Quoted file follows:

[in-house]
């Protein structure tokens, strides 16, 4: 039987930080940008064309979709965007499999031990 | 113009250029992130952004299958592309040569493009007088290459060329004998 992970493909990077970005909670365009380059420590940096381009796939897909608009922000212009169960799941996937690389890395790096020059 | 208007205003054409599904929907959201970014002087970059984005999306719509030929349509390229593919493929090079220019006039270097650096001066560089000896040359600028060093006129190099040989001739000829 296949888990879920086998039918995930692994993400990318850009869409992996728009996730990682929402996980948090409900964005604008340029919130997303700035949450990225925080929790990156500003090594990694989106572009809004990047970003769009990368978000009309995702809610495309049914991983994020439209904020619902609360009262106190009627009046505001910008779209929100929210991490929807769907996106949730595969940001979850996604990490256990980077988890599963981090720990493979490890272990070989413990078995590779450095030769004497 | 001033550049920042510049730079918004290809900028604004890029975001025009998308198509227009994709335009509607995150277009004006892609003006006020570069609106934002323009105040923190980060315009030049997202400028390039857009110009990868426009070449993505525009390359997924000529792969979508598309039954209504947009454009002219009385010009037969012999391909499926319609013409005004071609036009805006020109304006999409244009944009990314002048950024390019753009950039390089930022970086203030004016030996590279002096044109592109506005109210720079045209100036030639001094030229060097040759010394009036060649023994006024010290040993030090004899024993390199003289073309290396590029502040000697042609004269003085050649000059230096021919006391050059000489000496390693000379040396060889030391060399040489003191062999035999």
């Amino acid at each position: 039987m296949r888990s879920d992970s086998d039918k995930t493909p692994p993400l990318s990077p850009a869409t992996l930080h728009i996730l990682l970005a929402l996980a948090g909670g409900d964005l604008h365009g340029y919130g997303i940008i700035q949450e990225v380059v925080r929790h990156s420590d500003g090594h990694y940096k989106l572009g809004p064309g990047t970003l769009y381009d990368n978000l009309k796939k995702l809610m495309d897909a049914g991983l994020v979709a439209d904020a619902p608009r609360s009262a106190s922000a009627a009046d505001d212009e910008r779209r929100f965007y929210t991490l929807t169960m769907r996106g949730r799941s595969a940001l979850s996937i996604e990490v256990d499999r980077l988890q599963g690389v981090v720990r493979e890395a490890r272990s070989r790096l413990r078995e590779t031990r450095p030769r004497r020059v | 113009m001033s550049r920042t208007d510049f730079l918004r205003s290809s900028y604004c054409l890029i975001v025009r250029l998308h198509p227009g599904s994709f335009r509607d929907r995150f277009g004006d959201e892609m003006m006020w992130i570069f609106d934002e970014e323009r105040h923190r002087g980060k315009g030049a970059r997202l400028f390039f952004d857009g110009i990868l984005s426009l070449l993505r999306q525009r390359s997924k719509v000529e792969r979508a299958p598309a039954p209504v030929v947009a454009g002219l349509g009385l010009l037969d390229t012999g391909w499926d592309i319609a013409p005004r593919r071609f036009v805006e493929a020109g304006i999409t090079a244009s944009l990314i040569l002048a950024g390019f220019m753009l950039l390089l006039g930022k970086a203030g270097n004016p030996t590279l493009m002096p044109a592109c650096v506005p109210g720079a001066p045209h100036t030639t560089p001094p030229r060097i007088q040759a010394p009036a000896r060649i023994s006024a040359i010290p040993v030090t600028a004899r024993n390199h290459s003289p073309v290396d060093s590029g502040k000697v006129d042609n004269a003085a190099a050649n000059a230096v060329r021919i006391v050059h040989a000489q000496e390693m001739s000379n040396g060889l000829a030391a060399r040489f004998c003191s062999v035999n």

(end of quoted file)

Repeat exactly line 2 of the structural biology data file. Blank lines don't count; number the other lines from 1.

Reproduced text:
């Protein structure tokens, strides 16, 4: 039987930080940008064309979709965007499999031990 | 113009250029992130952004299958592309040569493009007088290459060329004998 992970493909990077970005909670365009380059420590940096381009796939897909608009922000212009169960799941996937690389890395790096020059 | 208007205003054409599904929907959201970014002087970059984005999306719509030929349509390229593919493929090079220019006039270097650096001066560089000896040359600028060093006129190099040989001739000829 296949888990879920086998039918995930692994993400990318850009869409992996728009996730990682929402996980948090409900964005604008340029919130997303700035949450990225925080929790990156500003090594990694989106572009809004990047970003769009990368978000009309995702809610495309049914991983994020439209904020619902609360009262106190009627009046505001910008779209929100929210991490929807769907996106949730595969940001979850996604990490256990980077988890599963981090720990493979490890272990070989413990078995590779450095030769004497 | 001033550049920042510049730079918004290809900028604004890029975001025009998308198509227009994709335009509607995150277009004006892609003006006020570069609106934002323009105040923190980060315009030049997202400028390039857009110009990868426009070449993505525009390359997924000529792969979508598309039954209504947009454009002219009385010009037969012999391909499926319609013409005004071609036009805006020109304006999409244009944009990314002048950024390019753009950039390089930022970086203030004016030996590279002096044109592109506005109210720079045209100036030639001094030229060097040759010394009036060649023994006024010290040993030090004899024993390199003289073309290396590029502040000697042609004269003085050649000059230096021919006391050059000489000496390693000379040396060889030391060399040489003191062999035999």